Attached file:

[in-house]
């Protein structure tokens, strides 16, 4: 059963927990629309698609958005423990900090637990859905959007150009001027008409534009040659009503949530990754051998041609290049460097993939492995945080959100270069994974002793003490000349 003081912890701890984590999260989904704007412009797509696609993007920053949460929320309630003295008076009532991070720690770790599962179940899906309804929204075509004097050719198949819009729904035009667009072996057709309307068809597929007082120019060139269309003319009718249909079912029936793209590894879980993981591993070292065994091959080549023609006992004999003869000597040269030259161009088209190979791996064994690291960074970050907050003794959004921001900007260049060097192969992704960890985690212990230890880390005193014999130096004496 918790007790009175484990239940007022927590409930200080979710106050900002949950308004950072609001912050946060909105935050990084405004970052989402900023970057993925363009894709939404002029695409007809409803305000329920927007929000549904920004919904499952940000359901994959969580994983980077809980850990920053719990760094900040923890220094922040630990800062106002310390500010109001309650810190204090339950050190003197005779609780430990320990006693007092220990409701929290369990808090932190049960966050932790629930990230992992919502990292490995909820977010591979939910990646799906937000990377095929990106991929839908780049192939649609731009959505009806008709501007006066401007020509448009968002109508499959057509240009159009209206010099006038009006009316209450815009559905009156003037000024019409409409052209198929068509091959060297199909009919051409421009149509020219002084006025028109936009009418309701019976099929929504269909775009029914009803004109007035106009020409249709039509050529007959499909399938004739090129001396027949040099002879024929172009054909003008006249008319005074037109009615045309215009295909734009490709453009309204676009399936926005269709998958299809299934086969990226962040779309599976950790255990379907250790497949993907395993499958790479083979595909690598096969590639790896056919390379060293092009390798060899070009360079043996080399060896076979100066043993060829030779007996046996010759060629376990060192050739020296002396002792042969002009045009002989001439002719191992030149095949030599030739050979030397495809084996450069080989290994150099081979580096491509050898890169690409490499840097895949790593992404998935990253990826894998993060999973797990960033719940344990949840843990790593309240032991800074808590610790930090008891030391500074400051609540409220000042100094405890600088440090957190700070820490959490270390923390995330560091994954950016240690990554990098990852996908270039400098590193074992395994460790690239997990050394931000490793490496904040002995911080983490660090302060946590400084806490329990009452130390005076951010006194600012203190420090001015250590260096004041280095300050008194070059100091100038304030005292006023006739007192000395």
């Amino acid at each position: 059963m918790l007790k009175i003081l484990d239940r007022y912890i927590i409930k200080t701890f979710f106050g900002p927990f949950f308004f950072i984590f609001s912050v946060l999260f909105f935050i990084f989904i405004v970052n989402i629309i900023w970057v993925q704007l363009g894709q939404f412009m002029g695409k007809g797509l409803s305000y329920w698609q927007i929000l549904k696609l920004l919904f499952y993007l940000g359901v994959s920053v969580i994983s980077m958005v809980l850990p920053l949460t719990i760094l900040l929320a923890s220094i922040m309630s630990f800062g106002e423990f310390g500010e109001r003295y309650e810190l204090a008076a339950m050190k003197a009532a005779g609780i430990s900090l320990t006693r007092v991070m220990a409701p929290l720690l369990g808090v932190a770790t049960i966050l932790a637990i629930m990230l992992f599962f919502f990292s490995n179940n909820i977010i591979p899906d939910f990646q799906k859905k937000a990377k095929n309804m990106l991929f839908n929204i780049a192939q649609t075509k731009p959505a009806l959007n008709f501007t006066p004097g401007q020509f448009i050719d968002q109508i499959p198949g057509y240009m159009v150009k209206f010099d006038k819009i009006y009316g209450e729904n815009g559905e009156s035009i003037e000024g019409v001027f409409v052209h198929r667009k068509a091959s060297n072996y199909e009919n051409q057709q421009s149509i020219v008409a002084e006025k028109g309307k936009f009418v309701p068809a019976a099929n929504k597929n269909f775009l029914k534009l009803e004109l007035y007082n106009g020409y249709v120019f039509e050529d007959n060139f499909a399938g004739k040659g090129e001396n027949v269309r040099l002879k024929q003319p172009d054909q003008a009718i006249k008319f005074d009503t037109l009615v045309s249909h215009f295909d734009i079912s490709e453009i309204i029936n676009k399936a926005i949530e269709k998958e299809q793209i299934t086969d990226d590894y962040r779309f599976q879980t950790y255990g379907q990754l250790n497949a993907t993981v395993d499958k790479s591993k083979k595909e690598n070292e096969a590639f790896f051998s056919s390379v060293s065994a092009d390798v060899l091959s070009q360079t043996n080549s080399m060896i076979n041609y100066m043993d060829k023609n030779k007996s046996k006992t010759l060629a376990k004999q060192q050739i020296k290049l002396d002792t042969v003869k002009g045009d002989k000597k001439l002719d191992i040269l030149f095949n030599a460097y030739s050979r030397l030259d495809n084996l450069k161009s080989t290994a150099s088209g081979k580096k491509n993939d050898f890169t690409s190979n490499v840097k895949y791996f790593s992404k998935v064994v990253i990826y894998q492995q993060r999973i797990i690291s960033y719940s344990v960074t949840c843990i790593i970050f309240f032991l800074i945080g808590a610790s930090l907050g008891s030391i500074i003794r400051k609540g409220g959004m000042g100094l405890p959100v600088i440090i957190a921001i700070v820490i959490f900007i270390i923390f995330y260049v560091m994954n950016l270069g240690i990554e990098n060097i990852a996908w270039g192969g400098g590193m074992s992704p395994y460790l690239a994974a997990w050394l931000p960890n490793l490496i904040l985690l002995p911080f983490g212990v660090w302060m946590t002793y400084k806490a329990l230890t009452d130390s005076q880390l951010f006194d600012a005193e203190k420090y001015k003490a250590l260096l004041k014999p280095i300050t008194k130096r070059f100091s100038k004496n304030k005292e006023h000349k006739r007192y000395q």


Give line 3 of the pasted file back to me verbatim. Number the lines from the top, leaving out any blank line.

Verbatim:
């Amino acid at each position: 059963m918790l007790k009175i003081l484990d239940r007022y912890i927590i409930k200080t701890f979710f106050g900002p927990f949950f308004f950072i984590f609001s912050v946060l999260f909105f935050i990084f989904i405004v970052n989402i629309i900023w970057v993925q704007l363009g894709q939404f412009m002029g695409k007809g797509l409803s305000y329920w698609q927007i929000l549904k696609l920004l919904f499952y993007l940000g359901v994959s920053v969580i994983s980077m958005v809980l850990p920053l949460t719990i760094l900040l929320a923890s220094i922040m309630s630990f800062g106002e423990f310390g500010e109001r003295y309650e810190l204090a008076a339950m050190k003197a009532a005779g609780i430990s900090l320990t006693r007092v991070m220990a409701p929290l720690l369990g808090v932190a770790t049960i966050l932790a637990i629930m990230l992992f599962f919502f990292s490995n179940n909820i977010i591979p899906d939910f990646q799906k859905k937000a990377k095929n309804m990106l991929f839908n929204i780049a192939q649609t075509k731009p959505a009806l959007n008709f501007t006066p004097g401007q020509f448009i050719d968002q109508i499959p198949g057509y240009m159009v150009k209206f010099d006038k819009i009006y009316g209450e729904n815009g559905e009156s035009i003037e000024g019409v001027f409409v052209h198929r667009k068509a091959s060297n072996y199909e009919n051409q057709q421009s149509i020219v008409a002084e006025k028109g309307k936009f009418v309701p068809a019976a099929n929504k597929n269909f775009l029914k534009l009803e004109l007035y007082n106009g020409y249709v120019f039509e050529d007959n060139f499909a399938g004739k040659g090129e001396n027949v269309r040099l002879k024929q003319p172009d054909q003008a009718i006249k008319f005074d009503t037109l009615v045309s249909h215009f295909d734009i079912s490709e453009i309204i029936n676009k399936a926005i949530e269709k998958e299809q793209i299934t086969d990226d590894y962040r779309f599976q879980t950790y255990g379907q990754l250790n497949a993907t993981v395993d499958k790479s591993k083979k595909e690598n070292e096969a590639f790896f051998s056919s390379v060293s065994a092009d390798v060899l091959s070009q360079t043996n080549s080399m060896i076979n041609y100066m043993d060829k023609n030779k007996s046996k006992t010759l060629a376990k004999q060192q050739i020296k290049l002396d002792t042969v003869k002009g045009d002989k000597k001439l002719d191992i040269l030149f095949n030599a460097y030739s050979r030397l030259d495809n084996l450069k161009s080989t290994a150099s088209g081979k580096k491509n993939d050898f890169t690409s190979n490499v840097k895949y791996f790593s992404k998935v064994v990253i990826y894998q492995q993060r999973i797990i690291s960033y719940s344990v960074t949840c843990i790593i970050f309240f032991l800074i945080g808590a610790s930090l907050g008891s030391i500074i003794r400051k609540g409220g959004m000042g100094l405890p959100v600088i440090i957190a921001i700070v820490i959490f900007i270390i923390f995330y260049v560091m994954n950016l270069g240690i990554e990098n060097i990852a996908w270039g192969g400098g590193m074992s992704p395994y460790l690239a994974a997990w050394l931000p960890n490793l490496i904040l985690l002995p911080f983490g212990v660090w302060m946590t002793y400084k806490a329990l230890t009452d130390s005076q880390l951010f006194d600012a005193e203190k420090y001015k003490a250590l260096l004041k014999p280095i300050t008194k130096r070059f100091s100038k004496n304030k005292e006023h000349k006739r007192y000395q």